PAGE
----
The Corpus Callosum

Perfect Bumpersticker

This is an illustration of Basilosaurus, a fossil
whale discovered in
Egypt by Phil Gingerich and colleagues.  Gingerich is the guy
who taught me everything I know knew about collecting fossils.

I wanted on the team that went to Egypt, though.  I had other
priorities, like medical school.  Can’t do everything.

Anyway, here is an illustration of the critter:

i-78628524f4423892ac807c29667a42b4-Basilosaurus.jpg


Yes, those are legs on that whale.  The successful excavation
of the 16-meter (50-foot) specimen is noted at href="http://www.nature-spot.com/2008/11/u-m-team-recovers-ancient-whale-in.html">Amazing
Nature.

Obviously, Basilosaurus is a poster fossil for
evolutionists.  The historical significance is discussed at href="http://scienceblogs.com/laelaps/2007/12/shaking_the_cetacean_evolution.php">Laelaps;
the genetic basis for the limbs is discussed at href="http://scienceblogs.com/pharyngula/2006/05/no_genes_were_lost_in_the_maki.php">Pharygula.

Actually, the discovery is not new.  They found it back in the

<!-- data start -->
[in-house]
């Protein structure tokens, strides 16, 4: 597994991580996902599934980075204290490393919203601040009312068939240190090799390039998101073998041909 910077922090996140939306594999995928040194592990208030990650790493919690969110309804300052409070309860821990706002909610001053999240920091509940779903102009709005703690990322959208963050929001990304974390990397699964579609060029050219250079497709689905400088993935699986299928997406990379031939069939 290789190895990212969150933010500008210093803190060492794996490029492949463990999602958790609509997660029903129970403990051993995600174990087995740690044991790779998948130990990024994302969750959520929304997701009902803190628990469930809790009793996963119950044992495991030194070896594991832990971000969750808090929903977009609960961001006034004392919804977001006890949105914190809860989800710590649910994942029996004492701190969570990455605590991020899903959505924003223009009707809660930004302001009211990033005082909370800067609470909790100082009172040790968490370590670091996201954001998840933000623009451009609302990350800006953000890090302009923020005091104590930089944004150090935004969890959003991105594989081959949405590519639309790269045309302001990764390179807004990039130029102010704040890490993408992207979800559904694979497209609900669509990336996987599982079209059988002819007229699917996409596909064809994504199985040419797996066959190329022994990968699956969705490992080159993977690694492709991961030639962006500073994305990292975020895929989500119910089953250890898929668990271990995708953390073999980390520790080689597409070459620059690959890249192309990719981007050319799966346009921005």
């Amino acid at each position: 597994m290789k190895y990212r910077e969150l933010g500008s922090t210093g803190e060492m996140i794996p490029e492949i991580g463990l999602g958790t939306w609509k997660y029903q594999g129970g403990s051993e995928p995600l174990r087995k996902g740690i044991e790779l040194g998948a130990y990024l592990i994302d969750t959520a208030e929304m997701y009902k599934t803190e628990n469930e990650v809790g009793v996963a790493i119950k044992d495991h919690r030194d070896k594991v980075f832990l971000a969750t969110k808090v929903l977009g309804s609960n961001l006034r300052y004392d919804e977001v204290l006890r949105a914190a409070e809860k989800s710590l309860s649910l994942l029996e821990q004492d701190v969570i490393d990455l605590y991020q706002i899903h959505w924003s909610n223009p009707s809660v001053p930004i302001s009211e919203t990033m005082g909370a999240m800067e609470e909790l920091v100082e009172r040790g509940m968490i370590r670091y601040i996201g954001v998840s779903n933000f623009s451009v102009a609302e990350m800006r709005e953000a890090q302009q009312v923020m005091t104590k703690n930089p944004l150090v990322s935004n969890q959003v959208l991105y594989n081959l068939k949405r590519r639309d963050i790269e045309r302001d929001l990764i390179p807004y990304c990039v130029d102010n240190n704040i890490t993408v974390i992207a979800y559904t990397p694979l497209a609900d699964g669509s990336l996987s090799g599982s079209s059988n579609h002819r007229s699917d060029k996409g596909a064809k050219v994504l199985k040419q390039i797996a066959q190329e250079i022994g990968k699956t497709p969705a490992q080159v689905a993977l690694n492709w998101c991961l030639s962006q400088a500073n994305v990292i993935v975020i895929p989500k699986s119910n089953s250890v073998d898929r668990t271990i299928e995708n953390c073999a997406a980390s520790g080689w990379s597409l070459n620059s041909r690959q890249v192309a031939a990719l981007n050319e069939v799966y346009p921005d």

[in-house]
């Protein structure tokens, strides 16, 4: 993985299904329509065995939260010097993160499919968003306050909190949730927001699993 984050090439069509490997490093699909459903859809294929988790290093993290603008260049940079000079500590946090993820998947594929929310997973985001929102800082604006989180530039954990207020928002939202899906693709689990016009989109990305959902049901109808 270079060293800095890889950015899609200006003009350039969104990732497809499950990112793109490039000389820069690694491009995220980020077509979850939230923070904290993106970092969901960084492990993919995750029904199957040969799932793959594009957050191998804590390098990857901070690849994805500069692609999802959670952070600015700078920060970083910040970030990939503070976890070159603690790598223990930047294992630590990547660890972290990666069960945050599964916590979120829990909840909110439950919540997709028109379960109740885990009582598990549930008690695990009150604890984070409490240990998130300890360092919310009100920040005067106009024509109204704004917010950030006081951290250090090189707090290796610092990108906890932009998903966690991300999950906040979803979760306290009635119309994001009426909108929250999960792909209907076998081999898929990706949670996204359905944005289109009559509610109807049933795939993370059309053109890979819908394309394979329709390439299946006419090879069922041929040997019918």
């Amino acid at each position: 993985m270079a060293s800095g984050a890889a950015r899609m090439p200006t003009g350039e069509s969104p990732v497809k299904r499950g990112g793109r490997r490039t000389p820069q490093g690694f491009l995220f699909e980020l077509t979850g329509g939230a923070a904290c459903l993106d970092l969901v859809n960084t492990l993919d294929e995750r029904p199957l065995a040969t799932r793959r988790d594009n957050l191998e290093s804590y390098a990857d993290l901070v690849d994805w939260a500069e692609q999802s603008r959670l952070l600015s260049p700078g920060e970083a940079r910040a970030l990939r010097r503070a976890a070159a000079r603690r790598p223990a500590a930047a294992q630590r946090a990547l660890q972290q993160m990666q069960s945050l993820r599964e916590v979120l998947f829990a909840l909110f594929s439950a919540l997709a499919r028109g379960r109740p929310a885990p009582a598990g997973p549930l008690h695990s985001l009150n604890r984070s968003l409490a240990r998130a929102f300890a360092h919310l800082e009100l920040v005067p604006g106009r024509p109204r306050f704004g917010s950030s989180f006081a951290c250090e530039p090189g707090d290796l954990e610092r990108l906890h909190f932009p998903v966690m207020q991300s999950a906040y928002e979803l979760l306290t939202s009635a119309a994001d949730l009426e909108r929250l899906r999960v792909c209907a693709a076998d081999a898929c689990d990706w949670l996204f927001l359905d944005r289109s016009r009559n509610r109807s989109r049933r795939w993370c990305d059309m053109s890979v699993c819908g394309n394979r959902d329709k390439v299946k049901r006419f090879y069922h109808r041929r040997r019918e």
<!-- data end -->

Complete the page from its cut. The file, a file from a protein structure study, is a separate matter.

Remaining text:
1980′s.  But it was fully excavated this year.  The
plan is to prepare it for exhibition.  The preparation will be
done at the University of Michigan, but it will be exhibited in Egypt
(which is only fair; it belongs to them).  Gingrich would like
to make a complete cast for exhibition at the href="http://www.lsa.umich.edu/ExhibitMuseum">UM Exhibit
Museum of Natural History in Ann Arbor, but the article does
not say whether that actually will happen.

I hope it does.  I still remember going to that museum when I
was four years old.  Made quite an impression.  A
50-foot skeleton (or cast) would be great, although I don’t know where
they would put it.

Comments

  1. #1 Laelaps
    November 14, 2008

    Thanks for the link! Just one small correction;

    “Actually, the discovery is not new. They found it back in the 1980′s”

    Actually, Basilosaurus was named in 1834! The reason why it is has “saurus” in its name was because the first described remains were thought to belong to a gigantic seagoing reptile, and it was only in the 1840′s that the remains were recognized to belong to a whale. Since Basilosaurus came first, though, the name has priority.

    (I have written about Basilosaurus and toothed whales here, too.)

    If I’m not mistaken, the Basilosaurus discovered in Egypt in the 1980′s was a new species, Basilosaurus isis, which is the one I think you refer to in the post. These were the specimens that revealed the existence of the tiny hind limbs for the first time in this genera.

    I didn’t want to nit pick; I just thought you might like to know!

  2. #2 Romeo Vitelli
    November 14, 2008

    “Obviously, Basilosaurus is a poster fossil for evolutionists”

    Perish the thought. God just created it to strengthen the belief of creationists. It just went extinct because those tiny legs made it fall off the Ark.

  3. #3 Even Stephan
    November 18, 2008

    Perfect Bumpersticker

    My car isn’t big enough.